Wednesday, January 26, 2005

DOWNERS FOR DOLLARS. Comments in the past day or two show that we have no dearth of animal vitality 'round these parts. So I have a project for you.

I was in a Hallmark store today and noticed the CD rack. Among the Swingin' Sinatra and Night Jazz discs was a compilation called Walkin' On Sunshine! Tunes to Brighten Your Day. The tracks included the eponymous Katrina & The Waves kicker and a bunch of bouncy-fun tunes meant to imbue the listener with pep.

Now I can understand that. Music hath charms, and I can imagine some of Hallmark's patrons picking up Walkin' On Sunshine! to cheer up their gloomy-gus friends, or themselves. Hey John -- It's your birthday! Shake You some Booty! xxx Marla etc.

But it struck me that people also listen to music to make themselves more miserable. It was till recently a country music tradition to mourn a dead relationship by pumping quarters into a jukebox stocked with George Jones and Patsy Cline songs, and drink Pabst Blue Ribbon and shots till your friends carried you out of the bar. Sinatra made whole, desperately unhappy albums with titles like Frank Sinatra Sings for the Lonely and When No One Cares ("and the phone never rings/the nights are endless things").

These are drinking albums, but I would also say that you were expected to take hard drugs that could induce a deathlike state before listening to The Idiot or Tonight's the Night. The common thread is this: someone is depressed and, along with getting shitass drunk or swallowing several Nembutol to depress himself further, ingests musical downers to accelerate the progress of the dark bus till it crashes at the end of Lonely Street. At which point he dusts himself off, takes some Tylenol, and resumes his life, his agony purged. (Or gets a ride to the morgue.)

This would seem a widespread and long-lived human phenomenon. Why then don't the companies that make compilations to Brighten Your Day, Relax Your Friends At Dinner Parties, Give You The Confidence to Wear That Ridiculous Fedora etc, make one or two CDs that are engineered to make the listener more unhappy? Such companies are nearly nameless, so it can't be out of concern for brand image. Is there a law against it? Do they fear they may be prosecuted if someone takes a header and Songs for Swingin' Suicidalists is found on his iPod?

Me, I think if you're going to buy someone a snotty alterna-card of this sort, or this, you might as well go the whole hog and provide some maudlin audio accompaniment. A guy I was in a band with once went through a devastating breakup, and his roommate gave him a bottle of bourbon and a bunch of Conway Twitty. It seemed the thing to do.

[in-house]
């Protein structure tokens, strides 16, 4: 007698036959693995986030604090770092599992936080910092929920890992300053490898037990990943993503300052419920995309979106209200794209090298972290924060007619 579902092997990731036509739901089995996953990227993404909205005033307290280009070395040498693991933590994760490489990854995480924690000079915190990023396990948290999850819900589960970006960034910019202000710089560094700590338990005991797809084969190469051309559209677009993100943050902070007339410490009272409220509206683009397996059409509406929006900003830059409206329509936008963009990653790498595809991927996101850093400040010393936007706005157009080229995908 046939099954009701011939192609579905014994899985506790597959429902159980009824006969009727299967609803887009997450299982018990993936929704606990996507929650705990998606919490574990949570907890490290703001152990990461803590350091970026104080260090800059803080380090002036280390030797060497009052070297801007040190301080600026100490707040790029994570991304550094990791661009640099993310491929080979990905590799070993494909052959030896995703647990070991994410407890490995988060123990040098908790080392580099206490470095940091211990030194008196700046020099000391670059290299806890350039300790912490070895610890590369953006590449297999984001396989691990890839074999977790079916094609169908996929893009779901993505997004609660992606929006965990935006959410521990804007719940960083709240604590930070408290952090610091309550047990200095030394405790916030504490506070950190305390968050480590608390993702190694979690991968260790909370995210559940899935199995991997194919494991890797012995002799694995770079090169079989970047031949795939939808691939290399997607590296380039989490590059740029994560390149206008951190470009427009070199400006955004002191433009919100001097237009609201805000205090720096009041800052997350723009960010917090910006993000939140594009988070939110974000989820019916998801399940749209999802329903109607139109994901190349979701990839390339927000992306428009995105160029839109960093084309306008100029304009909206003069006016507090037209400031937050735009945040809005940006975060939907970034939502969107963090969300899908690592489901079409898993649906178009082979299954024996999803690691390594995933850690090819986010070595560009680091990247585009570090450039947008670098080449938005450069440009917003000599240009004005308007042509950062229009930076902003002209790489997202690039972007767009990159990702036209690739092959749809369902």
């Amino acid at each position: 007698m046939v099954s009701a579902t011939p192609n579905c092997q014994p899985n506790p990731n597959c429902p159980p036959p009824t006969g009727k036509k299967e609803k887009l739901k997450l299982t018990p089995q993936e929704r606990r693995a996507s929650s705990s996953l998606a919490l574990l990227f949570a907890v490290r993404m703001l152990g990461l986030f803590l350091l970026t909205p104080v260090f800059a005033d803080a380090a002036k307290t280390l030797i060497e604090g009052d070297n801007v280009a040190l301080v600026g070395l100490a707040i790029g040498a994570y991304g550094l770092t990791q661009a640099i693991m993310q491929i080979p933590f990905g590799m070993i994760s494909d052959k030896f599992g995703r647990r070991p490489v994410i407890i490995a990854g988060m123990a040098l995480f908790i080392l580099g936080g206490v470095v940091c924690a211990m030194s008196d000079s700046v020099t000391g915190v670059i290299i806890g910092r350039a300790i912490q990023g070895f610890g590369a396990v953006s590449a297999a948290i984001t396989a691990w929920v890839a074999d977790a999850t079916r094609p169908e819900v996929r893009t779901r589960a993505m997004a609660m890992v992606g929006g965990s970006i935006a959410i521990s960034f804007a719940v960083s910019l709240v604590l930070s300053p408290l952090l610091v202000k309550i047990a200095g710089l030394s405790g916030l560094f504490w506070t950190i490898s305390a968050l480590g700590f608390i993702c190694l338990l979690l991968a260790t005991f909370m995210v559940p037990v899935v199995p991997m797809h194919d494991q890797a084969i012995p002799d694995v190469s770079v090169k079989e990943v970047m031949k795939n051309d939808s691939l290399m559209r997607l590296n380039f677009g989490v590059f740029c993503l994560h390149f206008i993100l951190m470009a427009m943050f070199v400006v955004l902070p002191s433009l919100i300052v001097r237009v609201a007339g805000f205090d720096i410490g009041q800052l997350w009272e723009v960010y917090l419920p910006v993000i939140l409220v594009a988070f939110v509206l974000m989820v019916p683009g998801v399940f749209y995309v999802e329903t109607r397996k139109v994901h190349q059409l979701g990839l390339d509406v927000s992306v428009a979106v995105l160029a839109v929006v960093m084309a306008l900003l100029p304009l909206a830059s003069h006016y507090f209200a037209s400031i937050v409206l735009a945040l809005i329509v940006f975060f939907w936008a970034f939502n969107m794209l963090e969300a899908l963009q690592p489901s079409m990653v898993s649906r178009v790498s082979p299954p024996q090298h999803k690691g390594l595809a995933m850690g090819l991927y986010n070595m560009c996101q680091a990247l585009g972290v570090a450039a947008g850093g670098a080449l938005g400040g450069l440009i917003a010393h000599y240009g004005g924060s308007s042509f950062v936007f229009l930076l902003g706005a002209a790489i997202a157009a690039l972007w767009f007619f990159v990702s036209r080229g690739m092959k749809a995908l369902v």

Here's an opportunity for some enterprising and morally corrupt souls to grab a niche! What shall we put on our compilation? And what shall we call it?

UPDATE. Excellent grey-sky session in the comments! You guys are like way eclectic.

It's true, as Jeremy says, that some "sad" songs have a little wink in them that takes out the sting. Tunes like "You're Not Drinking Enough" or "Auf Wiedersehn" are actually sly ways of getting around depression -- tricking it, cheating it, playing up the petulance or bombast so you can pretend it's a pose you're controlling, not a heartache that's controlling you. (Loudon Wainwright III's "Mr. Guilty" actually doubles up on that strategy: an I'm-sorry song that's so transparently fake, it's chillingly funny. LWIII is a neglected national resource.)

And, Harry, that may be why I didn't think of the blues: those guys hurt but they seldom wallow like most weepers wallow. Maybe I haven't been listening to the right stuff but blues songs seem to me less about sadness than survival -- a coping mechanism that became beautiful, like The Consolation of Philosophy. (Though now that I think of it, "How Many More Years" is pretty fucking bleak.)

But one man's mock is another man's maudlin, and all I would add are these:
  • "Tourniquet," Marilyn Manson
  • "I'm Free From the Chain Gang Now," Jimmie Rodgers
  • "That Joke Isn't Funny Anymore," The Smiths
  • "Guess I'll Hang My Tears Out to Dry," Frank Sinatra
  • "That's the Way Love Turned Out for Me," Ry Cooder
  • "Dink's Song," Dave Van Ronk
  • "I Told a Lie to My Heart," Hank Williams
  • "Time," Tom Waits
  • "After The Ball," Joan Morris
  • "A Case of You," Joni Mitchell
  • "Pardon Me, I've Got Someone to Kill," Johnny Paycheck
Boy, it's hard to stop once you get started...

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